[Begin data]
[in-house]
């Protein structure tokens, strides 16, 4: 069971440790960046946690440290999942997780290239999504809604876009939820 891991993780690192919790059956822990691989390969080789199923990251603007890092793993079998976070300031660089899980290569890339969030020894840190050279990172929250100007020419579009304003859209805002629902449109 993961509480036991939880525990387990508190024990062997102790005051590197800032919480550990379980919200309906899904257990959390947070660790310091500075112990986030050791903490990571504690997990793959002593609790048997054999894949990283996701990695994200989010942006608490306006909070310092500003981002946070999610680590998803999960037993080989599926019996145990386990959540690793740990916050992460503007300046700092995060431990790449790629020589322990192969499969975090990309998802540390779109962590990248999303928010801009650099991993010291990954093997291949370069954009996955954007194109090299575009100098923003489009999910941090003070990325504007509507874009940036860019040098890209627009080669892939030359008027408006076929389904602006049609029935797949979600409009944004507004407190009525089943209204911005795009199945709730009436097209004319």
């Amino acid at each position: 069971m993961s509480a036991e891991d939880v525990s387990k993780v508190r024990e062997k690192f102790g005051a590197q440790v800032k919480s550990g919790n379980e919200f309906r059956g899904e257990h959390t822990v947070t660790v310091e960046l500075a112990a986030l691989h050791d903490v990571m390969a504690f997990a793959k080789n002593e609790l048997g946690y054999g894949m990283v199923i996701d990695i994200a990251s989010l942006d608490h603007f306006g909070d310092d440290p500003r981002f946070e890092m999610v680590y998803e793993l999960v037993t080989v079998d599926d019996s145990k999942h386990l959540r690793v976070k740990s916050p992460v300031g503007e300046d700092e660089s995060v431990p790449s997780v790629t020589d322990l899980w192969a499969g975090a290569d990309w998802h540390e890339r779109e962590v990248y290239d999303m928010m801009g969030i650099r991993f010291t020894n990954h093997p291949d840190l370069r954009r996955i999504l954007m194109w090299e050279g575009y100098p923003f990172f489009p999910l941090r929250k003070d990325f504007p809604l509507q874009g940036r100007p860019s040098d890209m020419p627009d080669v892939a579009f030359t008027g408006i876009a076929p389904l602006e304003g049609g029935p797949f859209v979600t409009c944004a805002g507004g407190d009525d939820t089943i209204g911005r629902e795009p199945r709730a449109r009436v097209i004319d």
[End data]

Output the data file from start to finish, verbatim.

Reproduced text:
[in-house]
């Protein structure tokens, strides 16, 4: 069971440790960046946690440290999942997780290239999504809604876009939820 891991993780690192919790059956822990691989390969080789199923990251603007890092793993079998976070300031660089899980290569890339969030020894840190050279990172929250100007020419579009304003859209805002629902449109 993961509480036991939880525990387990508190024990062997102790005051590197800032919480550990379980919200309906899904257990959390947070660790310091500075112990986030050791903490990571504690997990793959002593609790048997054999894949990283996701990695994200989010942006608490306006909070310092500003981002946070999610680590998803999960037993080989599926019996145990386990959540690793740990916050992460503007300046700092995060431990790449790629020589322990192969499969975090990309998802540390779109962590990248999303928010801009650099991993010291990954093997291949370069954009996955954007194109090299575009100098923003489009999910941090003070990325504007509507874009940036860019040098890209627009080669892939030359008027408006076929389904602006049609029935797949979600409009944004507004407190009525089943209204911005795009199945709730009436097209004319």
């Amino acid at each position: 069971m993961s509480a036991e891991d939880v525990s387990k993780v508190r024990e062997k690192f102790g005051a590197q440790v800032k919480s550990g919790n379980e919200f309906r059956g899904e257990h959390t822990v947070t660790v310091e960046l500075a112990a986030l691989h050791d903490v990571m390969a504690f997990a793959k080789n002593e609790l048997g946690y054999g894949m990283v199923i996701d990695i994200a990251s989010l942006d608490h603007f306006g909070d310092d440290p500003r981002f946070e890092m999610v680590y998803e793993l999960v037993t080989v079998d599926d019996s145990k999942h386990l959540r690793v976070k740990s916050p992460v300031g503007e300046d700092e660089s995060v431990p790449s997780v790629t020589d322990l899980w192969a499969g975090a290569d990309w998802h540390e890339r779109e962590v990248y290239d999303m928010m801009g969030i650099r991993f010291t020894n990954h093997p291949d840190l370069r954009r996955i999504l954007m194109w090299e050279g575009y100098p923003f990172f489009p999910l941090r929250k003070d990325f504007p809604l509507q874009g940036r100007p860019s040098d890209m020419p627009d080669v892939a579009f030359t008027g408006i876009a076929p389904l602006e304003g049609g029935p797949f859209v979600t409009c944004a805002g507004g407190d009525d939820t089943i209204g911005r629902e795009p199945r709730a449109r009436v097209i004319d």